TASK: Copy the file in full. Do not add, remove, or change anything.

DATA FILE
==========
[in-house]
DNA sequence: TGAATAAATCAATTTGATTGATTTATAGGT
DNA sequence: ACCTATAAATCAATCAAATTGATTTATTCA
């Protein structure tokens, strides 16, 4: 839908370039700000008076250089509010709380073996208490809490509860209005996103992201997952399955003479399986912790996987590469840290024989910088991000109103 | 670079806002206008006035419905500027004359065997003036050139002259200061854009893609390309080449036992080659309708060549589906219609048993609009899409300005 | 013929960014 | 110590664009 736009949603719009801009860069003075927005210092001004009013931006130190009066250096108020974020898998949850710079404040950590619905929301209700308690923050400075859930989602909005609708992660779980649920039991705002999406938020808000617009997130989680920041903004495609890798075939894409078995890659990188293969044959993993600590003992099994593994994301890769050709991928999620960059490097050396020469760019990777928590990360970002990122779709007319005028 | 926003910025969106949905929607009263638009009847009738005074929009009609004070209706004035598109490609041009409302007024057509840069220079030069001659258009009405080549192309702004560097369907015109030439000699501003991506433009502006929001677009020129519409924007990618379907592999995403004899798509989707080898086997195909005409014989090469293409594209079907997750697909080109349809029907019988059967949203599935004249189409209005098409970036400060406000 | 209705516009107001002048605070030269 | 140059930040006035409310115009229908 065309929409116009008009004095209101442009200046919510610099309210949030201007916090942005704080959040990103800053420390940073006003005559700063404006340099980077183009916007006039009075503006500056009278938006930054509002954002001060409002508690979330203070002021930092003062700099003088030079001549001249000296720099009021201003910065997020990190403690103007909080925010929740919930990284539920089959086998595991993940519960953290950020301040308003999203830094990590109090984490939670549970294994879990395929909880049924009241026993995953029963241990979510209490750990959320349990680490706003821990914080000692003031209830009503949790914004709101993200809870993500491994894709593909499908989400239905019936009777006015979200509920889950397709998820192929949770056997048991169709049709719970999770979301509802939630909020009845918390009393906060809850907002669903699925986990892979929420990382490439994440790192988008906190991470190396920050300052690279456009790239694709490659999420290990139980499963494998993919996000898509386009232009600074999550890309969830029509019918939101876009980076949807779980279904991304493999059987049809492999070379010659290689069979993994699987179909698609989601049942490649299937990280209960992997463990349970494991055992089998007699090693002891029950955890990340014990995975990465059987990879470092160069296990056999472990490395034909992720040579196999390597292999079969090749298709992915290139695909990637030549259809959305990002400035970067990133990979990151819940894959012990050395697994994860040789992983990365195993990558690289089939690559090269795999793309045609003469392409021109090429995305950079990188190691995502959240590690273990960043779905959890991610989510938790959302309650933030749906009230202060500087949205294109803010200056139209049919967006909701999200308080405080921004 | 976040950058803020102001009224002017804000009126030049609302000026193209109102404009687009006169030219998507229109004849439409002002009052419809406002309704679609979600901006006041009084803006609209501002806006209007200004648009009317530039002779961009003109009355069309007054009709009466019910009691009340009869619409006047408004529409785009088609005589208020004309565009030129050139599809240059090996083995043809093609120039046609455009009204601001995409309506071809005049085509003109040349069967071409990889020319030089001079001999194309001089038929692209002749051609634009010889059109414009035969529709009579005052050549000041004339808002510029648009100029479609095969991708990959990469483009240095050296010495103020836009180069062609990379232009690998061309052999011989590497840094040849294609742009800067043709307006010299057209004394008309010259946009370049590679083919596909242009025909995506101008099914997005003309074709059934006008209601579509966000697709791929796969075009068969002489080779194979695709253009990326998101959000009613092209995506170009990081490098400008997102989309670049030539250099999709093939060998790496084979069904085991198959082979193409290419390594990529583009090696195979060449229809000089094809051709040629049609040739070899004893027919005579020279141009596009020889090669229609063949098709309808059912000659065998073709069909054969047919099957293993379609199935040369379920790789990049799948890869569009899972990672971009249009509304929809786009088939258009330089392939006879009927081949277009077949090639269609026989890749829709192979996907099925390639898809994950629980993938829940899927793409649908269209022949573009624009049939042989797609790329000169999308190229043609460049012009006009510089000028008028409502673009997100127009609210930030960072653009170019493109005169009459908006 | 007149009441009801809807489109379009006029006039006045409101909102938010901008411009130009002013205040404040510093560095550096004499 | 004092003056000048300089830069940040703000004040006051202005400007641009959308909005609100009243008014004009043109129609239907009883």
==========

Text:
[in-house]
DNA sequence: TGAATAAATCAATTTGATTGATTTATAGGT
DNA sequence: ACCTATAAATCAATCAAATTGATTTATTCA
């Protein structure tokens, strides 16, 4: 839908370039700000008076250089509010709380073996208490809490509860209005996103992201997952399955003479399986912790996987590469840290024989910088991000109103 | 670079806002206008006035419905500027004359065997003036050139002259200061854009893609390309080449036992080659309708060549589906219609048993609009899409300005 | 013929960014 | 110590664009 736009949603719009801009860069003075927005210092001004009013931006130190009066250096108020974020898998949850710079404040950590619905929301209700308690923050400075859930989602909005609708992660779980649920039991705002999406938020808000617009997130989680920041903004495609890798075939894409078995890659990188293969044959993993600590003992099994593994994301890769050709991928999620960059490097050396020469760019990777928590990360970002990122779709007319005028 | 926003910025969106949905929607009263638009009847009738005074929009009609004070209706004035598109490609041009409302007024057509840069220079030069001659258009009405080549192309702004560097369907015109030439000699501003991506433009502006929001677009020129519409924007990618379907592999995403004899798509989707080898086997195909005409014989090469293409594209079907997750697909080109349809029907019988059967949203599935004249189409209005098409970036400060406000 | 209705516009107001002048605070030269 | 140059930040006035409310115009229908 065309929409116009008009004095209101442009200046919510610099309210949030201007916090942005704080959040990103800053420390940073006003005559700063404006340099980077183009916007006039009075503006500056009278938006930054509002954002001060409002508690979330203070002021930092003062700099003088030079001549001249000296720099009021201003910065997020990190403690103007909080925010929740919930990284539920089959086998595991993940519960953290950020301040308003999203830094990590109090984490939670549970294994879990395929909880049924009241026993995953029963241990979510209490750990959320349990680490706003821990914080000692003031209830009503949790914004709101993200809870993500491994894709593909499908989400239905019936009777006015979200509920889950397709998820192929949770056997048991169709049709719970999770979301509802939630909020009845918390009393906060809850907002669903699925986990892979929420990382490439994440790192988008906190991470190396920050300052690279456009790239694709490659999420290990139980499963494998993919996000898509386009232009600074999550890309969830029509019918939101876009980076949807779980279904991304493999059987049809492999070379010659290689069979993994699987179909698609989601049942490649299937990280209960992997463990349970494991055992089998007699090693002891029950955890990340014990995975990465059987990879470092160069296990056999472990490395034909992720040579196999390597292999079969090749298709992915290139695909990637030549259809959305990002400035970067990133990979990151819940894959012990050395697994994860040789992983990365195993990558690289089939690559090269795999793309045609003469392409021109090429995305950079990188190691995502959240590690273990960043779905959890991610989510938790959302309650933030749906009230202060500087949205294109803010200056139209049919967006909701999200308080405080921004 | 976040950058803020102001009224002017804000009126030049609302000026193209109102404009687009006169030219998507229109004849439409002002009052419809406002309704679609979600901006006041009084803006609209501002806006209007200004648009009317530039002779961009003109009355069309007054009709009466019910009691009340009869619409006047408004529409785009088609005589208020004309565009030129050139599809240059090996083995043809093609120039046609455009009204601001995409309506071809005049085509003109040349069967071409990889020319030089001079001999194309001089038929692209002749051609634009010889059109414009035969529709009579005052050549000041004339808002510029648009100029479609095969991708990959990469483009240095050296010495103020836009180069062609990379232009690998061309052999011989590497840094040849294609742009800067043709307006010299057209004394008309010259946009370049590679083919596909242009025909995506101008099914997005003309074709059934006008209601579509966000697709791929796969075009068969002489080779194979695709253009990326998101959000009613092209995506170009990081490098400008997102989309670049030539250099999709093939060998790496084979069904085991198959082979193409290419390594990529583009090696195979060449229809000089094809051709040629049609040739070899004893027919005579020279141009596009020889090669229609063949098709309808059912000659065998073709069909054969047919099957293993379609199935040369379920790789990049799948890869569009899972990672971009249009509304929809786009088939258009330089392939006879009927081949277009077949090639269609026989890749829709192979996907099925390639898809994950629980993938829940899927793409649908269209022949573009624009049939042989797609790329000169999308190229043609460049012009006009510089000028008028409502673009997100127009609210930030960072653009170019493109005169009459908006 | 007149009441009801809807489109379009006029006039006045409101909102938010901008411009130009002013205040404040510093560095550096004499 | 004092003056000048300089830069940040703000004040006051202005400007641009959308909005609100009243008014004009043109129609239907009883």